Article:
This morning the Supreme Court will hear oral argument in Artis v. District of Columbia, a civil-procedure case that involves the effect of a tolling provision in the federal supplemental-jurisdiction statute on litigants who want to pursue state-court claims after related federal claims have been dismissed. Robert Yablon previewed the case for this blog, and […]
This morning the Supreme Court will hear oral argument in Artis v. District of Columbia, a civil-procedure case that involves the effect of a tolling provision in the federal supplemental-jurisdiction statute on litigants who want to pursue state-court claims after related federal claims have been dismissed. Robert Yablon previewed the case for this blog, and Kristina Hurley and Michael Iadevaia provide a preview for Cornell Law School’s Legal Information Institute. The George Washington Law Review’s On the Docket also previews Artis, along with the two cases that will be argued next week. Subscript offers a graphic explainer for the case. At the ACS Blog, Jeffrey Mandell discusses an amicus brief filed on behalf of the District of Columbia by the state of Wisconsin, joined by 23 other states, that “attempts to constitutionalize the dispute, with broad implications.”
Yesterday the justices heard oral argument in U.S. Bank National Association v. Village at Lakeridge, which asks the justices to decide on the appropriate standard of review for determining non-statutory insider status in a bankruptcy proceeding. Ronald Mann has this blog’s argument analysis. At Law360 (subscription required), Alex Wolf reports that “practitioners [are] hoping the justices will bring long-needed clarity” to the area.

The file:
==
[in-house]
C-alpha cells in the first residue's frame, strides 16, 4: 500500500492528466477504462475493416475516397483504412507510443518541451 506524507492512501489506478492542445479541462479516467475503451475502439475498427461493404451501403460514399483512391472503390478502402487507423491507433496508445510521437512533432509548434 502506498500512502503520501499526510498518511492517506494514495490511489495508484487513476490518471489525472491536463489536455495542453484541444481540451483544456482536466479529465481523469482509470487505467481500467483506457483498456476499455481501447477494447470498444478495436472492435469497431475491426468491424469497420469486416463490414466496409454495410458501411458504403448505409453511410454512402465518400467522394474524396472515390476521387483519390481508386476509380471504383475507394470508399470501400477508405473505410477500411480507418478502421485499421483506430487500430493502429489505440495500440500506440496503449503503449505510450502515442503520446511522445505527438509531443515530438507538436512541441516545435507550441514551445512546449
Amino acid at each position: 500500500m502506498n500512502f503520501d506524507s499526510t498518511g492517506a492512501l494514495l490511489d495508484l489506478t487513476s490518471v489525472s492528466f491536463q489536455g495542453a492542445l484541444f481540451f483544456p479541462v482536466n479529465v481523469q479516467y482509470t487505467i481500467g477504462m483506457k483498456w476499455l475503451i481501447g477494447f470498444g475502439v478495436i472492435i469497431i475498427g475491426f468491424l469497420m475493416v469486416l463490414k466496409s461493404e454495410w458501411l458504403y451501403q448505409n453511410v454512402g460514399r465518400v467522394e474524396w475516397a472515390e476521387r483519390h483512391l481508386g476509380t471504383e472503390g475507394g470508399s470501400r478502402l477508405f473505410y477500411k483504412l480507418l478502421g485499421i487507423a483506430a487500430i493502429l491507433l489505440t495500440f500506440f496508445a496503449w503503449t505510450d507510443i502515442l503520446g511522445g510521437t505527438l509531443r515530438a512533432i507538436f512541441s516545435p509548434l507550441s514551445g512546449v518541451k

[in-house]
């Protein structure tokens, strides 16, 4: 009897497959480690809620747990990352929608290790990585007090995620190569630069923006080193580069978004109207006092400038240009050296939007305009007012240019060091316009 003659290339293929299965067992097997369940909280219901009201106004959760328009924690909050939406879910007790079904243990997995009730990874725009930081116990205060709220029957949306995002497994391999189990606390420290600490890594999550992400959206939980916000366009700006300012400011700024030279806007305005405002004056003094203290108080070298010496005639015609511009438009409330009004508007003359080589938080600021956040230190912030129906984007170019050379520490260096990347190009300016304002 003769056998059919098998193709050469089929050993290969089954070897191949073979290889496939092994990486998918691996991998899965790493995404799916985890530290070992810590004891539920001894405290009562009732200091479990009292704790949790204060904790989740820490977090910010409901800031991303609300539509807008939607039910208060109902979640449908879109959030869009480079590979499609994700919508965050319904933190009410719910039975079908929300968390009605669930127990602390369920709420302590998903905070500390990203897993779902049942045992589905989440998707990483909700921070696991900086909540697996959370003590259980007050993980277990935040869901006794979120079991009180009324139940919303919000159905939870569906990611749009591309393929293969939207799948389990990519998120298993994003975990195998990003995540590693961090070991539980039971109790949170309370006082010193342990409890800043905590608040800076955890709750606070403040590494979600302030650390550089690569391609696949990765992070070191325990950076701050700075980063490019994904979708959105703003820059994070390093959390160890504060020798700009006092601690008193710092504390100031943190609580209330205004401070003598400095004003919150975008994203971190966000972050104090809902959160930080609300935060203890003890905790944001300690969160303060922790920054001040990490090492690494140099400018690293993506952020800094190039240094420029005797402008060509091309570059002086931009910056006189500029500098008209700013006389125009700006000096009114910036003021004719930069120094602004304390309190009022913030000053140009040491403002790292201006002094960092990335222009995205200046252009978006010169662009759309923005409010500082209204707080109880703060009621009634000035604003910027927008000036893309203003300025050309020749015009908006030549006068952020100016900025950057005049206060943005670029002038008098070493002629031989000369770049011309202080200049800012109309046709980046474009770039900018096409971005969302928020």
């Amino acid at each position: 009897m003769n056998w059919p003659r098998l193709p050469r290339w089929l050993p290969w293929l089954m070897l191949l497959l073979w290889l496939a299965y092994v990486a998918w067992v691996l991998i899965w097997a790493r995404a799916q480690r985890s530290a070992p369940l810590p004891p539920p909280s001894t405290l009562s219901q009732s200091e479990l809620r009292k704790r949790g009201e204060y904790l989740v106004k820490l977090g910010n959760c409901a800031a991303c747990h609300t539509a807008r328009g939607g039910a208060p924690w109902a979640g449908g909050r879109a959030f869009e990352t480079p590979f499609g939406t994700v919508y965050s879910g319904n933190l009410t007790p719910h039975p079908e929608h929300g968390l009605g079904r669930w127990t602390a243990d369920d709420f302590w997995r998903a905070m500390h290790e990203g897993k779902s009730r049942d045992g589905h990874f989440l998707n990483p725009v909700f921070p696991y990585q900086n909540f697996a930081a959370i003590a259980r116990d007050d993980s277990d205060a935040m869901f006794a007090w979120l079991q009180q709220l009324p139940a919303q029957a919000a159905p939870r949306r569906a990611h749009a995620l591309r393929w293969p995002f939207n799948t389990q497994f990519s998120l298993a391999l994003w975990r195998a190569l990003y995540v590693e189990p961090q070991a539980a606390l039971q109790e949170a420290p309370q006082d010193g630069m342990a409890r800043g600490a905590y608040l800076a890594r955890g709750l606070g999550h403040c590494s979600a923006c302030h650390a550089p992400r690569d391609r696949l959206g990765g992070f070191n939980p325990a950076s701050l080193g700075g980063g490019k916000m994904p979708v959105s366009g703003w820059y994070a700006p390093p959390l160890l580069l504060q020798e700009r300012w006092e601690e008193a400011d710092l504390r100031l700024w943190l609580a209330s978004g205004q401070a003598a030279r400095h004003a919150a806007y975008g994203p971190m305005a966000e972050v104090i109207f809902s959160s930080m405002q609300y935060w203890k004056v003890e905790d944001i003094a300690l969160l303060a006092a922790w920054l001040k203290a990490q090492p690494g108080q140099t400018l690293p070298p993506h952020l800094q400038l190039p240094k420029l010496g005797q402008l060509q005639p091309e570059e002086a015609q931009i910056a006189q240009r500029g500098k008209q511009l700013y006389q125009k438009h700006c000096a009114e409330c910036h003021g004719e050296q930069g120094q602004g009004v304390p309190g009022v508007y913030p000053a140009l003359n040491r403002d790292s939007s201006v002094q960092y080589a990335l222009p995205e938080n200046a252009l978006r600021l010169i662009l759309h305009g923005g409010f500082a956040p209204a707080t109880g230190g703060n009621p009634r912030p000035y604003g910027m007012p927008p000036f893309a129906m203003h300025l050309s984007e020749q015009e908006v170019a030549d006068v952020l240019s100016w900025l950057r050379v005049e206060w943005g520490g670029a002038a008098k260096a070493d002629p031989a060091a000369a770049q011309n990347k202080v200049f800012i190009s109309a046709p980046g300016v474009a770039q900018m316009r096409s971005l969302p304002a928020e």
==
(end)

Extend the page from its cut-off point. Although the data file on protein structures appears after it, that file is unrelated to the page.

On Monday the court heard argument in Wilson v. Sellers, which asks when a federal court in a habeas case should “look through” a summary state-court ruling to review the last reasoned state-court decision. Steve Vladeck analyzes the argument for this blog. For The New York Times, Adam Liptak reports that Monday’s other argument, in Ayestas v. Davis, which involves the standards for funding an investigation establishing an ineffective-assistance-of-counsel claim in a capital case, “took a semantic turn, … with the justices trying to make sense of the differences between two similar phrases. Additional coverage of the argument in Ayestas comes from Robert Barnes in The Washington Post.
For The Washington Times, Alex Swoyer reports that “[t]he Supreme Court on Monday rejected a request from a man who wants to be able to legally marry his laptop, saying he cannot intervene in the court’s upcoming case involving a baker who refused to make a cake for a same-sex couple’s wedding.” At Take Care, Joshua Matz describes an amicus brief he filed in the case, Masterpiece Cakeshop v. Colorado Civil Rights Commission, with Roberta Kaplan and on behalf of a group of church-state scholars, arguing that “[g]ranting a mandatory constitutional exemption to a neutral and generally applicable civil rights law would destabilize free exercise doctrine and public accommodation laws nationwide” and “would also infringe on values of dignity and equality.”
- At NPR (audio), Nina Totenberg covers last week’s visit by six current or retired Supreme Court to their alma mater, Harvard Law School, as part of the law school’s bicentennial celebration.
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